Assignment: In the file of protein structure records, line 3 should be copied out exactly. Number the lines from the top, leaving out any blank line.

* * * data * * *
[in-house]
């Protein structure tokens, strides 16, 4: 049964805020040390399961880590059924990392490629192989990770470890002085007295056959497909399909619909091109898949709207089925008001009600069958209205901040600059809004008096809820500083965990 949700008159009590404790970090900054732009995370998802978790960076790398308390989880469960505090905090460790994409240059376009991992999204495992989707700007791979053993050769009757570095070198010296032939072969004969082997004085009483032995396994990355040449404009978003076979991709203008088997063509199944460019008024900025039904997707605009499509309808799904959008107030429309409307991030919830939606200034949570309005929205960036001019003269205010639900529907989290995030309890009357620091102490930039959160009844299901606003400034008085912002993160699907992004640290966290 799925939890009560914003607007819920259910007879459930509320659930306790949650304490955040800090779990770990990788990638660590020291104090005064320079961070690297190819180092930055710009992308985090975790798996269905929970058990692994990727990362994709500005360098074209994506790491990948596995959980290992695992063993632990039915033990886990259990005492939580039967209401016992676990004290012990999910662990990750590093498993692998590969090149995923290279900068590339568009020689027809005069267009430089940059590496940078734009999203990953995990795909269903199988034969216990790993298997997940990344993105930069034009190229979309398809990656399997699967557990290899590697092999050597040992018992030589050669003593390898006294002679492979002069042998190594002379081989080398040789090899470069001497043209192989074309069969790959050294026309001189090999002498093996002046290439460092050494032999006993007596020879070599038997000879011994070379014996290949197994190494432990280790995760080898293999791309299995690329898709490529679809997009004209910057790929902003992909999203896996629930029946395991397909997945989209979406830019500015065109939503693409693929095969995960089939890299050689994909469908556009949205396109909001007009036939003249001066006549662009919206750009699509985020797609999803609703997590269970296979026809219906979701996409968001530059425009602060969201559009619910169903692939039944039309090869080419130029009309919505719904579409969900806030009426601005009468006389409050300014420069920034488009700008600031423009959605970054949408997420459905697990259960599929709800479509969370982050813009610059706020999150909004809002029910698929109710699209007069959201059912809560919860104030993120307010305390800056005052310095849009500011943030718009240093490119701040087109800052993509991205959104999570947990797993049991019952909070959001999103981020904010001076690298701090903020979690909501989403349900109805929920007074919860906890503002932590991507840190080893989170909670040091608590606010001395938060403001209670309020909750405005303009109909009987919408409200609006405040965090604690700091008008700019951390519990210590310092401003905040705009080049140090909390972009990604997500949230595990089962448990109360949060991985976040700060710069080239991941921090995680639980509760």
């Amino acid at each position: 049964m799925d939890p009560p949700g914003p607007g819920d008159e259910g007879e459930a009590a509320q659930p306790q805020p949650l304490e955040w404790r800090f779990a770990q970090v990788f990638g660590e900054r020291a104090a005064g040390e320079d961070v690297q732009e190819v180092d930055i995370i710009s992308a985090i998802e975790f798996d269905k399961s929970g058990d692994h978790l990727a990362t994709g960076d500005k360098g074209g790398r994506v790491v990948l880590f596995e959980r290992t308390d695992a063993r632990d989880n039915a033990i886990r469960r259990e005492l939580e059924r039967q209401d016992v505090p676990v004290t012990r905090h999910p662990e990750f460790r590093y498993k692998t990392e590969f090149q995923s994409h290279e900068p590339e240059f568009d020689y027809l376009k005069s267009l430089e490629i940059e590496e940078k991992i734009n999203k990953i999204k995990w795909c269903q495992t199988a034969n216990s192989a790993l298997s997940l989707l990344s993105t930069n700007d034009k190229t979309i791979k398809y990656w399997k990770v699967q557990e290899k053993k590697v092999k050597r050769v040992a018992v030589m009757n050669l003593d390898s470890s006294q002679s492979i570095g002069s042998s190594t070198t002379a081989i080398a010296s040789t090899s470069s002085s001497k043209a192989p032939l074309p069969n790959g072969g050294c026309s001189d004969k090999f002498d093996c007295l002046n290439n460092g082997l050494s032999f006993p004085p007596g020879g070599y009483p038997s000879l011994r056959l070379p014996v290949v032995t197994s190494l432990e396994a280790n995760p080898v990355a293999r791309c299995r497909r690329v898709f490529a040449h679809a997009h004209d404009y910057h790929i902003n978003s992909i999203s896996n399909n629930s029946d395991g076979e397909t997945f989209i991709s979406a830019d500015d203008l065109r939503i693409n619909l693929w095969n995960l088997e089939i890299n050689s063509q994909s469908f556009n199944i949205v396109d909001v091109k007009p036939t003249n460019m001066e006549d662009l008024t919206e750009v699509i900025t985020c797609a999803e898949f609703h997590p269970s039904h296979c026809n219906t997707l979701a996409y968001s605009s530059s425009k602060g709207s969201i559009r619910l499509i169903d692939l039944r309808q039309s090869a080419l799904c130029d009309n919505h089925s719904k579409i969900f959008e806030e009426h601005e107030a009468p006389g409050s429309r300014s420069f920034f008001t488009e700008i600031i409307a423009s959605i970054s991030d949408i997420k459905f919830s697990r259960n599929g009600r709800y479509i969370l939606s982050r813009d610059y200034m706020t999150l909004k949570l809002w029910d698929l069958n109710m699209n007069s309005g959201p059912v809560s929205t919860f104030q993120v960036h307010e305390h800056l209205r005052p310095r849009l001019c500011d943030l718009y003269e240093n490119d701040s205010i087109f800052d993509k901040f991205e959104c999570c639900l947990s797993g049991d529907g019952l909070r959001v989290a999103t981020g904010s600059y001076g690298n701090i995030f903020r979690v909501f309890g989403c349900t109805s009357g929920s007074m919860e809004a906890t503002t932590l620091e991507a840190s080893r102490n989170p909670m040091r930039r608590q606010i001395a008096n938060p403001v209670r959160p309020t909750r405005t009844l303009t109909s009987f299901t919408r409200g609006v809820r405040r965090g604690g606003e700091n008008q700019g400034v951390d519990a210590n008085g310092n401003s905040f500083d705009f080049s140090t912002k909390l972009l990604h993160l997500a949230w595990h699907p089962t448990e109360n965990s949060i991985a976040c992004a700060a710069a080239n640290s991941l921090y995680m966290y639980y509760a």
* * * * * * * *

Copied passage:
């Amino acid at each position: 049964m799925d939890p009560p949700g914003p607007g819920d008159e259910g007879e459930a009590a509320q659930p306790q805020p949650l304490e955040w404790r800090f779990a770990q970090v990788f990638g660590e900054r020291a104090a005064g040390e320079d961070v690297q732009e190819v180092d930055i995370i710009s992308a985090i998802e975790f798996d269905k399961s929970g058990d692994h978790l990727a990362t994709g960076d500005k360098g074209g790398r994506v790491v990948l880590f596995e959980r290992t308390d695992a063993r632990d989880n039915a033990i886990r469960r259990e005492l939580e059924r039967q209401d016992v505090p676990v004290t012990r905090h999910p662990e990750f460790r590093y498993k692998t990392e590969f090149q995923s994409h290279e900068p590339e240059f568009d020689y027809l376009k005069s267009l430089e490629i940059e590496e940078k991992i734009n999203k990953i999204k995990w795909c269903q495992t199988a034969n216990s192989a790993l298997s997940l989707l990344s993105t930069n700007d034009k190229t979309i791979k398809y990656w399997k990770v699967q557990e290899k053993k590697v092999k050597r050769v040992a018992v030589m009757n050669l003593d390898s470890s006294q002679s492979i570095g002069s042998s190594t070198t002379a081989i080398a010296s040789t090899s470069s002085s001497k043209a192989p032939l074309p069969n790959g072969g050294c026309s001189d004969k090999f002498d093996c007295l002046n290439n460092g082997l050494s032999f006993p004085p007596g020879g070599y009483p038997s000879l011994r056959l070379p014996v290949v032995t197994s190494l432990e396994a280790n995760p080898v990355a293999r791309c299995r497909r690329v898709f490529a040449h679809a997009h004209d404009y910057h790929i902003n978003s992909i999203s896996n399909n629930s029946d395991g076979e397909t997945f989209i991709s979406a830019d500015d203008l065109r939503i693409n619909l693929w095969n995960l088997e089939i890299n050689s063509q994909s469908f556009n199944i949205v396109d909001v091109k007009p036939t003249n460019m001066e006549d662009l008024t919206e750009v699509i900025t985020c797609a999803e898949f609703h997590p269970s039904h296979c026809n219906t997707l979701a996409y968001s605009s530059s425009k602060g709207s969201i559009r619910l499509i169903d692939l039944r309808q039309s090869a080419l799904c130029d009309n919505h089925s719904k579409i969900f959008e806030e009426h601005e107030a009468p006389g409050s429309r300014s420069f920034f008001t488009e700008i600031i409307a423009s959605i970054s991030d949408i997420k459905f919830s697990r259960n599929g009600r709800y479509i969370l939606s982050r813009d610059y200034m706020t999150l909004k949570l809002w029910d698929l069958n109710m699209n007069s309005g959201p059912v809560s929205t919860f104030q993120v960036h307010e305390h800056l209205r005052p310095r849009l001019c500011d943030l718009y003269e240093n490119d701040s205010i087109f800052d993509k901040f991205e959104c999570c639900l947990s797993g049991d529907g019952l909070r959001v989290a999103t981020g904010s600059y001076g690298n701090i995030f903020r979690v909501f309890g989403c349900t109805s009357g929920s007074m919860e809004a906890t503002t932590l620091e991507a840190s080893r102490n989170p909670m040091r930039r608590q606010i001395a008096n938060p403001v209670r959160p309020t909750r405005t009844l303009t109909s009987f299901t919408r409200g609006v809820r405040r965090g604690g606003e700091n008008q700019g400034v951390d519990a210590n008085g310092n401003s905040f500083d705009f080049s140090t912002k909390l972009l990604h993160l997500a949230w595990h699907p089962t448990e109360n965990s949060i991985a976040c992004a700060a710069a080239n640290s991941l921090y995680m966290y639980y509760a």